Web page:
Facial piercings are increasingly common. While external piercings, such as ear and eyebrow rings, are visibly apparent, intraoral and extraoral piercing may not be readily visible on initial inspection. An awareness and suspicion for recent lip, labret, tongue, or other oral mucosal piercings should be performed in any trauma patient as they may cause intraoral damage, produce artifact and diminished CT scan quality if not removed, and interfere during intubation. Common nontraumatic complications of intraoral include peri-piercing cellulitis, abscess formation, hemorrhage, penetrating wounds, dental injury, and granuloma formation around a stud. Though infrequent, systemic infection may result. If the ball comes off the post, it may be swallowed or, rarely, aspirated. Playing with tongue rings may result in lingual surface tooth abrasion, erosion, chipping, fracture, and gingival resorption.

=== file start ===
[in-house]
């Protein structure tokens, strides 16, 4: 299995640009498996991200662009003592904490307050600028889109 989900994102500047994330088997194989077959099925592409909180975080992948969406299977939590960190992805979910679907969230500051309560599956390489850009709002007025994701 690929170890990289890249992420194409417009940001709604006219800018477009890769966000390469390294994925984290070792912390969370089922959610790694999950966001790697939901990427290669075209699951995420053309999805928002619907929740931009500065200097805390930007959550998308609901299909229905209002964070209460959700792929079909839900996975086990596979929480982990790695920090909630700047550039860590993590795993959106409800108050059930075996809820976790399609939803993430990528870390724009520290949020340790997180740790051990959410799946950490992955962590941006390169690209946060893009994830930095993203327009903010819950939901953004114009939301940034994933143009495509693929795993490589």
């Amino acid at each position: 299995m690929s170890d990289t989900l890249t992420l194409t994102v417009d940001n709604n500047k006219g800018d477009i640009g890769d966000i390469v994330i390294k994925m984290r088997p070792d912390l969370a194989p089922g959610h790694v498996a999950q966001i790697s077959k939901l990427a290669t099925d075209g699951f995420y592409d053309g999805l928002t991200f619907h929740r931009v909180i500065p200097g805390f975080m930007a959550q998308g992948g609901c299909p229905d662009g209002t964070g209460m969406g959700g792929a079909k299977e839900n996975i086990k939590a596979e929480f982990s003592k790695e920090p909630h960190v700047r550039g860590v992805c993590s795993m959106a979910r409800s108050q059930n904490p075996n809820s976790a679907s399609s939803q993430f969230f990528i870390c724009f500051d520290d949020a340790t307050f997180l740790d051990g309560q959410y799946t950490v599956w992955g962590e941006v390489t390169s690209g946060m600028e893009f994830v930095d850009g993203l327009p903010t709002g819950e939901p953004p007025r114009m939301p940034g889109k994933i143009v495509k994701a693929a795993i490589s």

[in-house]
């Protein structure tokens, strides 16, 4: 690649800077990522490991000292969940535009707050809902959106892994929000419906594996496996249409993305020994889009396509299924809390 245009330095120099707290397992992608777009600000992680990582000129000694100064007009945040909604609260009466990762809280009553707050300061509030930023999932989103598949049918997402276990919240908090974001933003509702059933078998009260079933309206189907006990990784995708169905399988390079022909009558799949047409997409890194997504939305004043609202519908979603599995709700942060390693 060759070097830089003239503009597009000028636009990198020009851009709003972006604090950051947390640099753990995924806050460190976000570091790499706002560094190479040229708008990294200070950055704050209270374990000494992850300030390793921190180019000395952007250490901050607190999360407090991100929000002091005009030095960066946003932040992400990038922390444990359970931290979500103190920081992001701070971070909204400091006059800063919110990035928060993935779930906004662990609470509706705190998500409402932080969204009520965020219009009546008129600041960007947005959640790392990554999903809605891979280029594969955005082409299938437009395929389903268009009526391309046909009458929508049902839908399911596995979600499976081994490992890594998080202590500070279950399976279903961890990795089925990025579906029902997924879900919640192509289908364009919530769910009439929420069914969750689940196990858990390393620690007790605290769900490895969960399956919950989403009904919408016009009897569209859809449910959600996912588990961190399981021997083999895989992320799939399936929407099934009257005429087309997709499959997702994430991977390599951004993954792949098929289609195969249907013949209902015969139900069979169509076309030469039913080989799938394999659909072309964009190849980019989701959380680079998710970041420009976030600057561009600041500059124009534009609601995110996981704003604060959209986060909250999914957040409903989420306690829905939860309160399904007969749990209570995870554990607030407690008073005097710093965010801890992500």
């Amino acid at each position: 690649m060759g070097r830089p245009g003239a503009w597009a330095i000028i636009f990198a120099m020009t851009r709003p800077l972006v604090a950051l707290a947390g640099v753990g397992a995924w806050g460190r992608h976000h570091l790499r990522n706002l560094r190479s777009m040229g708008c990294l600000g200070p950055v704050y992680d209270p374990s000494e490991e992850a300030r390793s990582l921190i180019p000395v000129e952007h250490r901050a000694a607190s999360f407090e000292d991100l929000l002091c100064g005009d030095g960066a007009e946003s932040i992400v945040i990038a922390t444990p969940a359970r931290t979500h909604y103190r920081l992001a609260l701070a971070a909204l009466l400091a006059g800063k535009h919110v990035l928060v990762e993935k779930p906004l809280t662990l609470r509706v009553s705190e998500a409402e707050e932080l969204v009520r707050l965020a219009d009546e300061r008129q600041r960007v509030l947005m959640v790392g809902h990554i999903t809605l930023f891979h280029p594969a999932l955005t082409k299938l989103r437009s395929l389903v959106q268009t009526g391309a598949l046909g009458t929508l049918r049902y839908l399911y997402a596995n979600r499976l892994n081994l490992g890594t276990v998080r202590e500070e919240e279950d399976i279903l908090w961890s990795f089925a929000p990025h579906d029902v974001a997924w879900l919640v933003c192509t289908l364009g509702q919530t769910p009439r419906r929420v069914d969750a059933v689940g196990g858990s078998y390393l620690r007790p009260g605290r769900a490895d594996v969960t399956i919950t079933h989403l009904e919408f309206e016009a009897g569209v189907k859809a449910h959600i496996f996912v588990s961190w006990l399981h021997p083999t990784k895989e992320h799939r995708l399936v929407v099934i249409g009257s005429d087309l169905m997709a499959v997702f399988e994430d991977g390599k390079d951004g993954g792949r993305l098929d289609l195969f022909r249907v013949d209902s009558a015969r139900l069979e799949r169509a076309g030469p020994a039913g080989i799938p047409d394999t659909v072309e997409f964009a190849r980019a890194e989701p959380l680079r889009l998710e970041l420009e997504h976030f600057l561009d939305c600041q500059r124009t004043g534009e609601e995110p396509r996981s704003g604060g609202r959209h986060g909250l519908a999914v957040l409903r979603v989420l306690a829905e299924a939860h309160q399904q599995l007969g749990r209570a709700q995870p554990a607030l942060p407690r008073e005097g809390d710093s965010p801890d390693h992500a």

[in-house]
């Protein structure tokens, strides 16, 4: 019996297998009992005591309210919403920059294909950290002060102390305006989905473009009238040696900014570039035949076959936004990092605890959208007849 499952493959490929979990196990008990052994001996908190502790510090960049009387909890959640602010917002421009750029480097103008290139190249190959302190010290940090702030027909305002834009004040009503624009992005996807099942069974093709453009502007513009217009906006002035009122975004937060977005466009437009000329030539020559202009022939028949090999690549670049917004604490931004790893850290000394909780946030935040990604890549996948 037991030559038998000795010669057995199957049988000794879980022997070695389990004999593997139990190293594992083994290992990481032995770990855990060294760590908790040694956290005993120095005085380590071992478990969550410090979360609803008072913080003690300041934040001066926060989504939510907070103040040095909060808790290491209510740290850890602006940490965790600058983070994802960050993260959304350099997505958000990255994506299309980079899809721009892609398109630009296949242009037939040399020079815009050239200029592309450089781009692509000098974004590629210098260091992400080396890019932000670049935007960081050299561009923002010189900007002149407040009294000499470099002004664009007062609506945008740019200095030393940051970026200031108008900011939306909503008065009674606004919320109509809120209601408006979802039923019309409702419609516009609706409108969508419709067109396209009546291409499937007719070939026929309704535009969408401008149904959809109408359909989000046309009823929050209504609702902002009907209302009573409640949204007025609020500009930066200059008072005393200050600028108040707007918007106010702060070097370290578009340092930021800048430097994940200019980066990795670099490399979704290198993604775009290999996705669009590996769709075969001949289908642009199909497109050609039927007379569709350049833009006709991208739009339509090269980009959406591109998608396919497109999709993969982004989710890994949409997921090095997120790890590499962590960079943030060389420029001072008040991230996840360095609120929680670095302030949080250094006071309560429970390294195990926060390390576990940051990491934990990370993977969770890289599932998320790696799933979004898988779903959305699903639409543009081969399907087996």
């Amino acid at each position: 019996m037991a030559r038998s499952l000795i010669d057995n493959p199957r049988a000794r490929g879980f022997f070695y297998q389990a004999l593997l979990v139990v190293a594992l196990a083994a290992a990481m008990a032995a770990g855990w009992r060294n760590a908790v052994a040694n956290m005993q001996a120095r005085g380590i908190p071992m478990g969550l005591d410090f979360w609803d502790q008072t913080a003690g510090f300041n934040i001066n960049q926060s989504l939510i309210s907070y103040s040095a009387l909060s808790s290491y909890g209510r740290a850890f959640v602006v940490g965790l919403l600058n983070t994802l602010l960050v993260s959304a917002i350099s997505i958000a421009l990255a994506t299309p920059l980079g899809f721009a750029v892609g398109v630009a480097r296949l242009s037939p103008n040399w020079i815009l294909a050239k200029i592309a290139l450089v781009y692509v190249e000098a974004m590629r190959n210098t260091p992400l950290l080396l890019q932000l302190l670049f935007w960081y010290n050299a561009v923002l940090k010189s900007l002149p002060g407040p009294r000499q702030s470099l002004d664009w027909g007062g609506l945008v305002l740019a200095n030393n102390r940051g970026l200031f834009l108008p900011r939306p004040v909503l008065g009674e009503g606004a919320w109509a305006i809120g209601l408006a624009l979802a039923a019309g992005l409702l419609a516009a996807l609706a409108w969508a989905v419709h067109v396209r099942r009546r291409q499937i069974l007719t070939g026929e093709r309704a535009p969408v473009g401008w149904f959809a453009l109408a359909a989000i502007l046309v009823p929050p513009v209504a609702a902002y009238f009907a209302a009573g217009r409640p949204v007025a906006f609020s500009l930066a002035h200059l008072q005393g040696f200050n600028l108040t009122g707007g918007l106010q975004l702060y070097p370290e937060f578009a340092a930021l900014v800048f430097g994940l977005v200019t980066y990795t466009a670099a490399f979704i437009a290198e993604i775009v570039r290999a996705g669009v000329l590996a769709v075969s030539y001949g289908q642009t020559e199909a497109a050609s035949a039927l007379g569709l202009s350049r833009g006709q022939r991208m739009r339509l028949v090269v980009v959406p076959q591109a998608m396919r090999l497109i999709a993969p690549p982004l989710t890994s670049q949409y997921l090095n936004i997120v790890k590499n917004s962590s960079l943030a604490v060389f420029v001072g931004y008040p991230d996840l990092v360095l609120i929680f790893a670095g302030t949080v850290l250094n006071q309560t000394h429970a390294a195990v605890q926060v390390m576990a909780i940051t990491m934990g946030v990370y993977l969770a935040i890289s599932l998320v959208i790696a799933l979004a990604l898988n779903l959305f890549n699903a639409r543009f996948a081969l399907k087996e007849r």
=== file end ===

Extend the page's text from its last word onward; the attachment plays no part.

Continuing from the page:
Piercing should be removed prior to any CT scan if possible. For localized hemorrhage after a recent piercing, direct pressure should be applied. If bleeding persists, consider removal of the piercing. Any infection surrounding a piercing warrants removal of the stud as it will serve as a nidus for continued infection. Chest radiographs are required to evaluate for stud aspiration. Advise patients with chipped teeth to remove the bar or shorten the post.